Stocks have been under pressure in recent days, but UBS’ Mark Haefele thinks more gains lie ahead. We are still confident that with positive medical developments and supportive stimulus measures, economies will be able to reopen sustainably without a second wave of infection overwhelming healthcare systems,” Haefele, CIO for UBS Global Wealth Management, said in a note. “We think there is still room for equities to move higher in both our central and upside scenarios.” Haefele added, however, that Thursday’s sell-off highlights “the importance of a selective approach to stocks after the recent sharp rally.” —Imbert
8:19 am: Fears of a second covid wave still spooking markets
While coronavirus cases have moderated across the U.S. as a whole, flareups in states that relaxed restrictions early are causing concern of a second wave. Total positives rose 1% on Sunday while deaths rose 0.3% to 109,657, according to the Covid Tracking Project. While those numbers reflect a continued taming of trends from when the pandemic first hit, some states are seeing significant jumps. Alabama saw a 4.1% rise in total cases on Sunday, Arizona rose 3.6% and Tennessee rose 3%. Those gains were being largely offset by sharp declines in the pace of growth among Northeast states, but the threat of a rise in cases still spooked markets. Wall Street was headed for another rough opening Monday coming off a sharp drop last week. – Cox
7:50 am: Retailers tick lower on second wave fears
Shares of brick and mortar retailers fell in premarket trading on Monday as worries about a spike in virus cases kept investors away from the reopening trade. Shares of Kohl’s ticked 6.5% lower and TJX Companies fell nearly 3%. Nordstrom lost 4.7%. Macy’s fell 5.5% and Best Buy shed more than 2% lower. Home Depot and Lowe’s fell 2.4% and 1.7%, respectively.— Fitzgerald
7:47 am: Shopify rises after Walmart partnership, upgrade
Shares of e-commerce company Shopify gained 3% in premarket trading after Walmart announced a partnership between the two companies that will allow Shopify’s third-party sellers to list their products on Walmart’s website. Piper Sandler also upgraded the stock to overweight from neutral, saying in a note that Shopify’s revenues could quadruple by 2025. —Pound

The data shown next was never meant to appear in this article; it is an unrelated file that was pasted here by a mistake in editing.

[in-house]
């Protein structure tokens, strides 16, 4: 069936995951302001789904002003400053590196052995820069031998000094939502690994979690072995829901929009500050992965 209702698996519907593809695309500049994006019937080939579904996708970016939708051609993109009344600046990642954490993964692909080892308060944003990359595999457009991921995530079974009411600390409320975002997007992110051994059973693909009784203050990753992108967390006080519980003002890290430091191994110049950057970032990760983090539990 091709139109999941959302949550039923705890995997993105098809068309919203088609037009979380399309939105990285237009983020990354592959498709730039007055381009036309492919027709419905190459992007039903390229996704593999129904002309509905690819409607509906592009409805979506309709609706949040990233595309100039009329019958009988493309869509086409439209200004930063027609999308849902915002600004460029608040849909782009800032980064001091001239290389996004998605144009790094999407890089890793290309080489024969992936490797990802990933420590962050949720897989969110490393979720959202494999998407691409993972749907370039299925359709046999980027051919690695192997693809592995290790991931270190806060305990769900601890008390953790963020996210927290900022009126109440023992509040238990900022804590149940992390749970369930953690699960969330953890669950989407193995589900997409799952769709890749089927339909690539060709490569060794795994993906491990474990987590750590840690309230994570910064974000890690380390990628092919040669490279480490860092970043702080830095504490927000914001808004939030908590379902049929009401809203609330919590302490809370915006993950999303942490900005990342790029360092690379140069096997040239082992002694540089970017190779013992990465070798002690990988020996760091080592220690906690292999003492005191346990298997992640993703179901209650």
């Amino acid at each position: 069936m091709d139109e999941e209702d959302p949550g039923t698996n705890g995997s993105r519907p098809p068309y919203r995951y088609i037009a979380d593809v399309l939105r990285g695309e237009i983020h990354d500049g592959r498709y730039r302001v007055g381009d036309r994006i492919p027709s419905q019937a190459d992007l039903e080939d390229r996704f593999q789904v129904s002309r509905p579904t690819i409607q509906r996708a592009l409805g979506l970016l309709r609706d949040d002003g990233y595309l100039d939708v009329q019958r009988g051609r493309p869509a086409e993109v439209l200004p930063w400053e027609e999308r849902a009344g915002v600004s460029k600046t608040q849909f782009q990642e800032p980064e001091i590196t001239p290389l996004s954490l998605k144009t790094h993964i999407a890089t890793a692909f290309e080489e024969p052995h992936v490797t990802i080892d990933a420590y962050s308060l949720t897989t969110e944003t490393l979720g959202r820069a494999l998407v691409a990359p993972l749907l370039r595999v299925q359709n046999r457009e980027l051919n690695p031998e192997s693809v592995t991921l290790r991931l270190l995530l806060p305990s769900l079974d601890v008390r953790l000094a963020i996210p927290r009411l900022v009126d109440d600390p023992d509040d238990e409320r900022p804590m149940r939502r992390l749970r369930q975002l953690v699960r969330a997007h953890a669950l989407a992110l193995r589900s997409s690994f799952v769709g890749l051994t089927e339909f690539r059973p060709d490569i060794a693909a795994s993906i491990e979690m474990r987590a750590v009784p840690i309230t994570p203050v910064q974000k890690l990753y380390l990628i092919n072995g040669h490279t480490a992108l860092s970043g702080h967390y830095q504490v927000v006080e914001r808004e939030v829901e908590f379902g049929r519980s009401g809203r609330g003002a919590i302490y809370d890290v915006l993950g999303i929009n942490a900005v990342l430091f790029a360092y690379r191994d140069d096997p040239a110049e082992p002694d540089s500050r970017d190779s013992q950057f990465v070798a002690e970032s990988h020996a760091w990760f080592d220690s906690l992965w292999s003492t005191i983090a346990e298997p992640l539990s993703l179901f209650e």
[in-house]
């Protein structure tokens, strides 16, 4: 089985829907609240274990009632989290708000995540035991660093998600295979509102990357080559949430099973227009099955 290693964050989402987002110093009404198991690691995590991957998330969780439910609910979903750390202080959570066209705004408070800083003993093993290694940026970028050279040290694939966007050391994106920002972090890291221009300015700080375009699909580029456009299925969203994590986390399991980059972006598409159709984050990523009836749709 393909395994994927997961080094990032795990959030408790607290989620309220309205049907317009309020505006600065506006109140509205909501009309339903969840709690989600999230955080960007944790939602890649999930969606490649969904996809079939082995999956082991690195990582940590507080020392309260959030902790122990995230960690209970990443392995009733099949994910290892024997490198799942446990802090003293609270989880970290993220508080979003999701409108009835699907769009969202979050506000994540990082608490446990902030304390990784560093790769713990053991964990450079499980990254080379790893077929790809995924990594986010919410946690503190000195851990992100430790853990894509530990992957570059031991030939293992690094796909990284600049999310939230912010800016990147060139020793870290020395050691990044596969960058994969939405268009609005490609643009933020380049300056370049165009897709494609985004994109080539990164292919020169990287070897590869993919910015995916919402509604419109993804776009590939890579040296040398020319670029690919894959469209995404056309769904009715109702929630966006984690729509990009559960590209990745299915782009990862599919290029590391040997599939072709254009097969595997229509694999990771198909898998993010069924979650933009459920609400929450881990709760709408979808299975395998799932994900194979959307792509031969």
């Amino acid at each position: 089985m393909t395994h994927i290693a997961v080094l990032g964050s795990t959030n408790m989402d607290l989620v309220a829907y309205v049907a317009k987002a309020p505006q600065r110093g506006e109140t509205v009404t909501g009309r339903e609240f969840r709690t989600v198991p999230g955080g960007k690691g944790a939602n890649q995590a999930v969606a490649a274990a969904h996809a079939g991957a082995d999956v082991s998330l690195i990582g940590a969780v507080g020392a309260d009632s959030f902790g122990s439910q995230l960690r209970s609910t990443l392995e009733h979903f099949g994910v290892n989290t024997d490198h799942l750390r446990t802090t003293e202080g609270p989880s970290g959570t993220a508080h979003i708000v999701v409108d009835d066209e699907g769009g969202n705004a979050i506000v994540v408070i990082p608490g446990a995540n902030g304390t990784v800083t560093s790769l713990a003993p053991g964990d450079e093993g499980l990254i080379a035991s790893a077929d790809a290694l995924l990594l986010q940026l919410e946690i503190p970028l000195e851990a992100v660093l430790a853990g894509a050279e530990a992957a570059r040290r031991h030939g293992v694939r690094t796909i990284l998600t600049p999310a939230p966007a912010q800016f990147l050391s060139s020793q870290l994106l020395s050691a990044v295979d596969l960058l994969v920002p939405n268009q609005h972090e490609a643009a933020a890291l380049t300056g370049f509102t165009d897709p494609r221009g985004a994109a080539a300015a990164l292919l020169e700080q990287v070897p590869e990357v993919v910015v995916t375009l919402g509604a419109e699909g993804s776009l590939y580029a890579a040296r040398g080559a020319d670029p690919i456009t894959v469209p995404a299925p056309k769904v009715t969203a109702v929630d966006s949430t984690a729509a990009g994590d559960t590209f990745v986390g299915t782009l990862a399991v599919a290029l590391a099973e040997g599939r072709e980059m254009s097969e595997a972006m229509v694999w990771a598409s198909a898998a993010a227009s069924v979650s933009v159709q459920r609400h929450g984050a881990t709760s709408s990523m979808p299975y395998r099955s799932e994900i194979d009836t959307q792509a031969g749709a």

7:45 am: Moderna shares jump on report Israel to buy coronavirus vaccine
A report from Israeli news outlet YNET said the country was in talks to buy Moderna’s coronavirus vaccine, which is entering the final stage of testing. The report sent Moderna shares more than 5% higher in premarket trading. —Imbert
7:42 am: Morgan Stanley raises S&P forecast, says recovery will be V-shaped
Morgan Stanley’s U.S. equity strategist Michael Wilson raised his S&P 500 target while reiterating his belief that the recovery will be V-shaped based on positive economic data and policy action from governments and central banks. “We remain firmly in the camp that the economy is likely to experience a V-shaped recovery, which is exactly what the equity market is foreshadowing,” he wrote in a note to clients Sunday. Wilson raised his 12-month S&P 500 bull, base and bear targets to 3,700, 3,350 and 2,900, respectively. The S&P closed at 3,041 on Friday. – Stevens
7:39 am: Cruise lines fall as fears of a second coronavirus wave increase
Cruise line stocks took a hit on Monday as investors dumped the recently strong-performing group amid worries of a second coronavirus wave slowing down global travel. Carnival Corp. and Royal Caribbean both fell around 8% in the premarket. Norwegian Cruise Line slid 10.8%. Cruise operators have been on fire this quarter as traders be the worst of the coronavirus pandemic had passed. Quarter to date, Carnival is up 51.7% while Norwegian Cruise Line and Royal Caribbean are both up at least 87% in that time period. — Imbert
7:36 am: Coronavirus returns to Beijing
Officials in China’s capital city have reported 79 new cases of the coronavirus over the past four days after reporting no new cases for nearly two months. Parts of Beijing are now under lockdown to help control the spread of the virus, and the city has suspended sporting events and tourism. The outbreak has been linked to the Xinfadi market in the southwest part of the city. —Pound, Reuters
7:35 am: US airline stocks sink as virus fears threaten reopening trade
Shares of major U.S. airline companies fell across the board in premarket trading Monday morning as inflamed fears about a second wave of coronavirus cases continued to threaten the market’s recent optimism about economic reopening. Delta, United and Alaska Air fell 7%, 8.7% and 6.8%, respectively, underperforming S&P 500 futures that pointed to a slide of 2.1% for the broader market when regular trading resumes. JetBlue Airways and Southwest Airlines dropped 7.3% and 6.1%. — Franck
7:20 am: Dow futures drop more than 600 points
U.S. equities futures fell on Monday as investors ditched riskier assets over fears about a possible second wave of the coronavirus. Dow Jones Industrial Average futures fell about 600 points, or 2.4%. S&P 500 futures lost 2%. Nasdaq-100 futures declined 1.4%. Stocks that hinge on the economy reopening — airlines, cruise lines and retailers — were the weakest before the bell on Monday.
Stocks are coming off of their worst week since March. Equities reversed course last week after chugging higher for three straight weeks. The Dow and S&P 500 lost 5.5% and 4.7% last week, respectively, while the Nasdaq shed 2.3%. — Fitzgerald
— with reporting from CNBC’s Fred Imbert, Pippa Stevens, Jeff Cox, Yun Li and Michael Bloom.